When my daughter was born in 2003, my husband and I made the calls to our friends and family from our hospital room. Each call reminded me a bit of the movies and TV shows when the dad walks out of the delivery room into a crowd of people anxiously awaiting the good news and says, “It’s a girl!” and the group erupts with joy.
In reality, new parents are tired after labor and nurses are in and out of the hospital room. It’s hard to make calls or even texts or emails to everyone. In 2003, I created a phone chain: my boss so they could tell my co-workers, my best college friend to share the news with our sorority sisters, etc. Even if you are far removed from the hospital room, it is so fun to be the messenger when it comes to new baby news.
For my brand new baby, born in late October, I was presented with a dilemma- do I announce the baby’s birth via Facebook or Twitter right away? I decided I wanted the joy of talking to my closest friends via phone. I wanted my aunts and cousins to find out if we had a boy or a girl from my mom, not from a photo uploaded to Facebook.
The baby was born at 1pm. We made our calls and sent emails to our groups of friends and co-workers, little by little. At the end of the day, we uploaded a picture of the baby to Facebook. I was happy we did it this way, but was upset that I forgot to contact a few friends via email. Even a mass email would have been more personal than finding out via the status update to my 500 Facebook friends. I get the practicality of Facebook for announcing this type of news, but feel like digital technology adds some outside pressure to an intimate experience. That’s why, as a Twitter and Facebook fanatic, I started to wean myself off status updates as I was given a C-section date.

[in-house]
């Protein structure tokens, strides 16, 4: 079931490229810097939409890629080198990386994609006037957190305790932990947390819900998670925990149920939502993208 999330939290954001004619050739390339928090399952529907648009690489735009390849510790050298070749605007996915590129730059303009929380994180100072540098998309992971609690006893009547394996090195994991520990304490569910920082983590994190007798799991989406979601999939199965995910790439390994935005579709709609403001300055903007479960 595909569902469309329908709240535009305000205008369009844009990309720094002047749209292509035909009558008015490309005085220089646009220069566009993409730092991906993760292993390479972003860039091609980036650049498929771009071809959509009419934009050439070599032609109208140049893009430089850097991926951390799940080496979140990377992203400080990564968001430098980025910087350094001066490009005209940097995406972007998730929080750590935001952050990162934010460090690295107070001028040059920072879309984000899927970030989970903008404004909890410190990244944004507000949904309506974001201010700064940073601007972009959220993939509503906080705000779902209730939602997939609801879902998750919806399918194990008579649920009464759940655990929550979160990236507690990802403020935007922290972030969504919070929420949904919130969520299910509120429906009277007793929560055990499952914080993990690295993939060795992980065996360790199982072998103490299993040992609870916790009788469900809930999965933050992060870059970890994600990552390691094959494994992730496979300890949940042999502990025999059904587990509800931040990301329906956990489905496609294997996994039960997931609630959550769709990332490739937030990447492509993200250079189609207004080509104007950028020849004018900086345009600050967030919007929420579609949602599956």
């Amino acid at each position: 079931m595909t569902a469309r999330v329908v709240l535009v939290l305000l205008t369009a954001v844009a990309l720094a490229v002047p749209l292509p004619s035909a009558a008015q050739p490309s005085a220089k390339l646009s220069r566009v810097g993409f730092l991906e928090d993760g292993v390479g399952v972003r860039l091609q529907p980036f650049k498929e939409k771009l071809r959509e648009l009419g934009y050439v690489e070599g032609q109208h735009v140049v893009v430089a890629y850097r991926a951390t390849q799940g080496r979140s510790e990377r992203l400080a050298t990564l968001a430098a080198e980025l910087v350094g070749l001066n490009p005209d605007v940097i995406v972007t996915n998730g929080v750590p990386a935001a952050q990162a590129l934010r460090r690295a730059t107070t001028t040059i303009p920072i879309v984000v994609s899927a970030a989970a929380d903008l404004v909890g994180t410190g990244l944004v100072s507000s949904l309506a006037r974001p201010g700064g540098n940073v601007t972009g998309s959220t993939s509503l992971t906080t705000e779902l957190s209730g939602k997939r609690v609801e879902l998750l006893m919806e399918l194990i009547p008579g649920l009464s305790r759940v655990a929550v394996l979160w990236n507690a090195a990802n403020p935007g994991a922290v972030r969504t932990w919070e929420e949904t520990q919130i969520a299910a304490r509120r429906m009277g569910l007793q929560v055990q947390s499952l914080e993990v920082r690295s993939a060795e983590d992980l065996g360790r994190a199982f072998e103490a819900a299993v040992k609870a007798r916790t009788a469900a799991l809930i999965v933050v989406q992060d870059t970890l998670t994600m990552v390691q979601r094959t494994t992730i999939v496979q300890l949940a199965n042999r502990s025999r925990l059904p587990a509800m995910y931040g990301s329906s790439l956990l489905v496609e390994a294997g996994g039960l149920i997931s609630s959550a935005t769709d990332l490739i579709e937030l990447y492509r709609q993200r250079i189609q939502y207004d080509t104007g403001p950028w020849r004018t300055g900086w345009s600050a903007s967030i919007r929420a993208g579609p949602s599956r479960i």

Decidedly not practical at all, a few weeks after the birth, I sent out print birth announcements to our friends and family. Only about 5 percent of my mailing list didn’t know about the baby, but I still hope everyone enjoyed my carefully selected letterpress announcement to formally mark such a special occasion. As much as Facebook is fun for connecting with our network of relationships, there’s still something to be said for old-fashioned social protocol.